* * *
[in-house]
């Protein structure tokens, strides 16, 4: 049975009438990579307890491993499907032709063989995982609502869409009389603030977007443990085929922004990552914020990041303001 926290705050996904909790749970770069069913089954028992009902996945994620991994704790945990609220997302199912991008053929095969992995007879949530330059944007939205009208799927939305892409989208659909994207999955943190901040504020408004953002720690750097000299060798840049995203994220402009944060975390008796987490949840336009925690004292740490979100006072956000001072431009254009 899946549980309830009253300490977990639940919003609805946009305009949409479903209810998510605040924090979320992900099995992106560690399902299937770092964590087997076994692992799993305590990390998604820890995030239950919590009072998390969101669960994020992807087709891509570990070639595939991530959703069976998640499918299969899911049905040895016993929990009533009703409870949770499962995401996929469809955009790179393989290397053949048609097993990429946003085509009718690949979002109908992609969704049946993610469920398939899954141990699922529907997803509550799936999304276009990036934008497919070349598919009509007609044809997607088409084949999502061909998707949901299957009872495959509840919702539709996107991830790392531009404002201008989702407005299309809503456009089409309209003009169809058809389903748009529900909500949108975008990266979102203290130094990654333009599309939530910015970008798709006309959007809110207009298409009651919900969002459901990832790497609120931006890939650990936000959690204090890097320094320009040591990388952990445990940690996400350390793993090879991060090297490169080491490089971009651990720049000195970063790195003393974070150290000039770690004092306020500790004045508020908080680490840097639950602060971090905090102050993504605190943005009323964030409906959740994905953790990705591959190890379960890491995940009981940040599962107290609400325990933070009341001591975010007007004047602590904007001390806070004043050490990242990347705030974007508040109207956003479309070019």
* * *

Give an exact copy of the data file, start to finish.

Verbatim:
[in-house]
């Protein structure tokens, strides 16, 4: 049975009438990579307890491993499907032709063989995982609502869409009389603030977007443990085929922004990552914020990041303001 926290705050996904909790749970770069069913089954028992009902996945994620991994704790945990609220997302199912991008053929095969992995007879949530330059944007939205009208799927939305892409989208659909994207999955943190901040504020408004953002720690750097000299060798840049995203994220402009944060975390008796987490949840336009925690004292740490979100006072956000001072431009254009 899946549980309830009253300490977990639940919003609805946009305009949409479903209810998510605040924090979320992900099995992106560690399902299937770092964590087997076994692992799993305590990390998604820890995030239950919590009072998390969101669960994020992807087709891509570990070639595939991530959703069976998640499918299969899911049905040895016993929990009533009703409870949770499962995401996929469809955009790179393989290397053949048609097993990429946003085509009718690949979002109908992609969704049946993610469920398939899954141990699922529907997803509550799936999304276009990036934008497919070349598919009509007609044809997607088409084949999502061909998707949901299957009872495959509840919702539709996107991830790392531009404002201008989702407005299309809503456009089409309209003009169809058809389903748009529900909500949108975008990266979102203290130094990654333009599309939530910015970008798709006309959007809110207009298409009651919900969002459901990832790497609120931006890939650990936000959690204090890097320094320009040591990388952990445990940690996400350390793993090879991060090297490169080491490089971009651990720049000195970063790195003393974070150290000039770690004092306020500790004045508020908080680490840097639950602060971090905090102050993504605190943005009323964030409906959740994905953790990705591959190890379960890491995940009981940040599962107290609400325990933070009341001591975010007007004047602590904007001390806070004043050490990242990347705030974007508040109207956003479309070019």